Hey Jennifer! i was just texting with a mom the other night about her son who has dyslexia. I have forwarded this blog post to her. Her son is an amazing 8 year old and she and her husband are doing a wonderful job with him.

  4. Unknown on March 19, 2015 at 12:26 am

    Amen, Jennifer. It runs in my family too, all of us to differing degrees and it is tough to see it as a gift… but our Father doesn't make mistakes!!!

    Sometimes the ones that have it the hardest in the early years are the ones with the complete advantage in life later on.

    Your take as a gift is spot on! Good job, mom!

  5. Dolly@Soulstops on March 20, 2015 at 5:04 am

    Your kids are blessed to have such an encouraging mom in you and someone who points them toward the gifts hidden within it…have your read David and Goliath by Malcolm Gladwell? There is a chapter in there about people who've overcome and done amazing things in spite or because of their dyslexia…but it is still hard as a mom to see your kids struggling…((hugs))

  6. Wise Hearted on March 23, 2015 at 1:57 am

    Dolly's right, your children are blessed to have a Mom who will work over time to help them. I too have a learning disability which shows up in following written instructions. I had a terrible time learning a new language and never became good at it. The grammatical part was so difficult. God helped me over come my pride many times and find another way to communicate and learn things that were hard. There is so much help out there to help kids with dyslexia and other disabilities. It took me years to first find out why I had such a hard time in learning some things the regular ways. Years of learning some thing the hard way helped me be very creative. I always stand amazed how God loves to use the frailness of us to show His glory.

  7. Unknown on March 24, 2015 at 3:27 pm

    You can add Richard Branson to that list. And I'm told Malcolm Gladwell's book (David & Goliath, was the title if I remember correctly) has a lot more examples, along with a statistical analysis that reveals dyslexia to be common among entrepreneurs and other kinds of founder. Apparently it's a competitive advantage when it comes to creative leadership for the very reasons you mention.

    But anyway, the question I want to ask is when are you going to write a book? Preferably a novel, I think. It's not good to have this kind of writing talent and not use it to its utmost 😉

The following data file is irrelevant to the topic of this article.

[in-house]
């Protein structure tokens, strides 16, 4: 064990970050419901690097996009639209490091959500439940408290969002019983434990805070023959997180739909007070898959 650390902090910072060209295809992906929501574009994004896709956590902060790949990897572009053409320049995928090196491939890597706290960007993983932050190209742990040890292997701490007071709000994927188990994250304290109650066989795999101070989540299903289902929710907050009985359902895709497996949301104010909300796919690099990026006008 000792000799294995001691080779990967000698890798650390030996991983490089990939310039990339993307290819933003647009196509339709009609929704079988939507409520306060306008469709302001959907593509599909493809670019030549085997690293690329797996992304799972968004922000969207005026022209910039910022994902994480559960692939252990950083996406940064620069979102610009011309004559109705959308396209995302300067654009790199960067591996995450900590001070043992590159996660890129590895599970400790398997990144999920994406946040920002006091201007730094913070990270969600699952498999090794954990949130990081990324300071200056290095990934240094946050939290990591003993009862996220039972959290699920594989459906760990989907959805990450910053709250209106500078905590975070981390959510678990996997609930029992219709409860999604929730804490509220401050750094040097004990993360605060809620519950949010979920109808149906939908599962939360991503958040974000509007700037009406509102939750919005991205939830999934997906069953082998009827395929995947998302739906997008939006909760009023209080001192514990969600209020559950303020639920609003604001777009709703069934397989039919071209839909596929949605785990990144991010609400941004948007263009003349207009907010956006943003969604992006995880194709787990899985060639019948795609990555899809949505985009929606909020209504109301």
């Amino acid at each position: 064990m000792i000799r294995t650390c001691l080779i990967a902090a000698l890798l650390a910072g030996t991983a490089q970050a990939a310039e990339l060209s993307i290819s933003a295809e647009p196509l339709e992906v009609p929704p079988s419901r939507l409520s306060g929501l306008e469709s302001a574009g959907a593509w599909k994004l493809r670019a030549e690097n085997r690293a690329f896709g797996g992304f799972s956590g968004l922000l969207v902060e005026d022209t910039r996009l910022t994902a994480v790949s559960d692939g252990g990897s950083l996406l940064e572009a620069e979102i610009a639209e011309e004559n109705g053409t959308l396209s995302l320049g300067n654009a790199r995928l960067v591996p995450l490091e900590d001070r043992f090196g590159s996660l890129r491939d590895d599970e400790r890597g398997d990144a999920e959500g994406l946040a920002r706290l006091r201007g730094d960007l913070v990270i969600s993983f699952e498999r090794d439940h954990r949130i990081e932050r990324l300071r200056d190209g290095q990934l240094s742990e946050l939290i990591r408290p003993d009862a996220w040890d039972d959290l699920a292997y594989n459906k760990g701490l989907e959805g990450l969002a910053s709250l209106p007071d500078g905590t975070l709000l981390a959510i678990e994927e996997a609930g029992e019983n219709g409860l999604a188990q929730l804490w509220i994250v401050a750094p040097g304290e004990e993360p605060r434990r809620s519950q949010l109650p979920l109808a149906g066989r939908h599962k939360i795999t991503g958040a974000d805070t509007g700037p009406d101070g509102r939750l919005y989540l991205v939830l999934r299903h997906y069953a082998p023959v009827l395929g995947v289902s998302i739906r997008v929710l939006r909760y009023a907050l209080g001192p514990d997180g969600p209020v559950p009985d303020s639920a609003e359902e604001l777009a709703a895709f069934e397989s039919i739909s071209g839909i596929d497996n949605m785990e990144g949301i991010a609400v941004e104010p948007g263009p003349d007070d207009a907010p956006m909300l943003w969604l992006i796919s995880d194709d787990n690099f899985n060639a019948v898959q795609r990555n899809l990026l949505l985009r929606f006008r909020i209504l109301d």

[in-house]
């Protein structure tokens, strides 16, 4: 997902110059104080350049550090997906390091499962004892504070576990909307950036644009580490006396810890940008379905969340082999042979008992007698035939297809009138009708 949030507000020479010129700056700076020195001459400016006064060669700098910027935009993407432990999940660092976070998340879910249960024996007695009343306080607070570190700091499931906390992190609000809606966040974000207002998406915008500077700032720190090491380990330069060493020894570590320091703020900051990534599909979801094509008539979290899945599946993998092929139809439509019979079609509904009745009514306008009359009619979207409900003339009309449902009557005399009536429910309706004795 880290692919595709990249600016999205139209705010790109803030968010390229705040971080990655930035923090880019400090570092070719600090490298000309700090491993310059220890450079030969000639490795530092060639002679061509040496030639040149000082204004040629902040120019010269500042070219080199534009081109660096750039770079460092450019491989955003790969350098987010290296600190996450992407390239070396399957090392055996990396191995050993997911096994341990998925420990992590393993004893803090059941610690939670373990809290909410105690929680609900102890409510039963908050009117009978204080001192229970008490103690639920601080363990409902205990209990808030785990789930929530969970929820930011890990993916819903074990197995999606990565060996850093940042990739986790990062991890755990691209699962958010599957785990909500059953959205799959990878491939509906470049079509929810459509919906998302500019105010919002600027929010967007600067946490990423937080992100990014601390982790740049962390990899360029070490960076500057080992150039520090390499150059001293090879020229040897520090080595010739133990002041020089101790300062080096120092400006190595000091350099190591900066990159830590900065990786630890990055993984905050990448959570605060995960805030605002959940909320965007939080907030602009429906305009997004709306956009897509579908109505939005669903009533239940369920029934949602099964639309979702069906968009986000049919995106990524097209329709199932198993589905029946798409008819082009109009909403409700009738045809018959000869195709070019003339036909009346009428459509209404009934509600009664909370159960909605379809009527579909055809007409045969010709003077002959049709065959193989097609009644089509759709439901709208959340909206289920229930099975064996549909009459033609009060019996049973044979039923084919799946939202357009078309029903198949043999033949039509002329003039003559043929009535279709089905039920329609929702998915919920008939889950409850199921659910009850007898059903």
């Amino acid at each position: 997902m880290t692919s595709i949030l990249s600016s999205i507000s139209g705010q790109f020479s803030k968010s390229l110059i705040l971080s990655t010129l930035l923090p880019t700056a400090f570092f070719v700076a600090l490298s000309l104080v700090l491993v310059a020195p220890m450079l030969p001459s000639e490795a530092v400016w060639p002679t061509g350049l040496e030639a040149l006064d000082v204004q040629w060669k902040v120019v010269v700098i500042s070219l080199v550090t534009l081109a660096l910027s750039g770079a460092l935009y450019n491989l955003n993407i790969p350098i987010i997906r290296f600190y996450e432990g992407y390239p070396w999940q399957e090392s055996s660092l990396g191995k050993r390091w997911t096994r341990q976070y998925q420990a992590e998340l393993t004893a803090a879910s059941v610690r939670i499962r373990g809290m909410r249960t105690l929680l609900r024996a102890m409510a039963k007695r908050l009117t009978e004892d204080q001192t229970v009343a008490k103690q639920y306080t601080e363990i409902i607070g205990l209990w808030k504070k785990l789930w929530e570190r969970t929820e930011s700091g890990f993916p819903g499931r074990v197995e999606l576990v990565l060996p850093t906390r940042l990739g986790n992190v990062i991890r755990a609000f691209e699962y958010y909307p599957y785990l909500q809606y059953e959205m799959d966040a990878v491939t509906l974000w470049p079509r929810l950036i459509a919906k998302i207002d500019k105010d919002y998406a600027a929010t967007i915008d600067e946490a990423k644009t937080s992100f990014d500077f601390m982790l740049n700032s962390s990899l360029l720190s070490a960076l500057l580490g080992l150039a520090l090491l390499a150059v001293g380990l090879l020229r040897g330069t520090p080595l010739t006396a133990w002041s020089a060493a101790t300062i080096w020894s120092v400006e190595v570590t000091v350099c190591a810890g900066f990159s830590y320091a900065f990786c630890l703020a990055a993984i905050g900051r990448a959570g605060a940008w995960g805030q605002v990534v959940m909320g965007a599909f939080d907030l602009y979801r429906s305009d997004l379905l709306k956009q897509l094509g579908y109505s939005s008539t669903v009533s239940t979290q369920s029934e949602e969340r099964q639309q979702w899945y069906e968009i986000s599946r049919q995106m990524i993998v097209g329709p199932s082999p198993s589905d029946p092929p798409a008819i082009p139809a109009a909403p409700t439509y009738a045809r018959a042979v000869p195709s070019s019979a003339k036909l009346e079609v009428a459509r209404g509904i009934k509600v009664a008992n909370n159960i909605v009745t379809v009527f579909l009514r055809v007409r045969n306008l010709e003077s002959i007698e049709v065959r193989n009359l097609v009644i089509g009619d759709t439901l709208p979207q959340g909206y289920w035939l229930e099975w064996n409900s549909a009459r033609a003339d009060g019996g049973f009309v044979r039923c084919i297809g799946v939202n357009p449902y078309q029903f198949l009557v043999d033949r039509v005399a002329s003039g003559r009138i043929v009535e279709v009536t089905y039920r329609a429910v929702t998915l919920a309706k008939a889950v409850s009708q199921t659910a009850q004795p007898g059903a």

8. Jennifer Dougan on April 1, 2015 at 1:41 am


    Wow, yes, those are several similarities. Thanks for the website and the new term. I like that term.

    Jennifer Dougan

  9. Jennifer Dougan on April 1, 2015 at 1:48 am


    Hi! I told Morgan your comments and warmth and she smiled. Thank you. Have you been loving college this last year?

    Thank you for your honesty here. I think we all wrestle with those feelings at times. I know I have too.

    You got the darkness comment! Nice! That was how I saw it too.

    Jennifer Dougan

  10. Jennifer Dougan on April 1, 2015 at 1:52 am


    I'm so glad this post can help. Feel free to share anything anywhere.

    Jennifer Dougan

  11. Jennifer Dougan on April 1, 2015 at 1:54 am


    I seem to be hearing about more and more people who have dyslexia. That's encouraging. I think my loved ones very often feel that they are the only ones, so thanks for speaking out. I appreciate it.

    Jennifer Dougan

  12. Jennifer Dougan on April 1, 2015 at 1:56 am


    No, I haven't seen that book. Thanks. I'll look into it.

    Jennifer Dougan

  13. Jennifer Dougan on April 1, 2015 at 1:57 am


    Thanks so much for sharing your heart and life here too. It's so encouraging to know of others who have wrestled with that too. I'll share this with my kids on a hard day in the future.

    Jennifer Dougan

  14. Jennifer Dougan on April 1, 2015 at 2:02 am


    No, I haven't heard of Richard Branson either, but I'll look him up. Thank you. That will be an encouraging book for my kids to know about.

    Thanks for the vote of confidence to write! 🙂 I want to, and plan to work on it this summer after school.

    Are you working on any projects currently too?

    Jennifer Dougan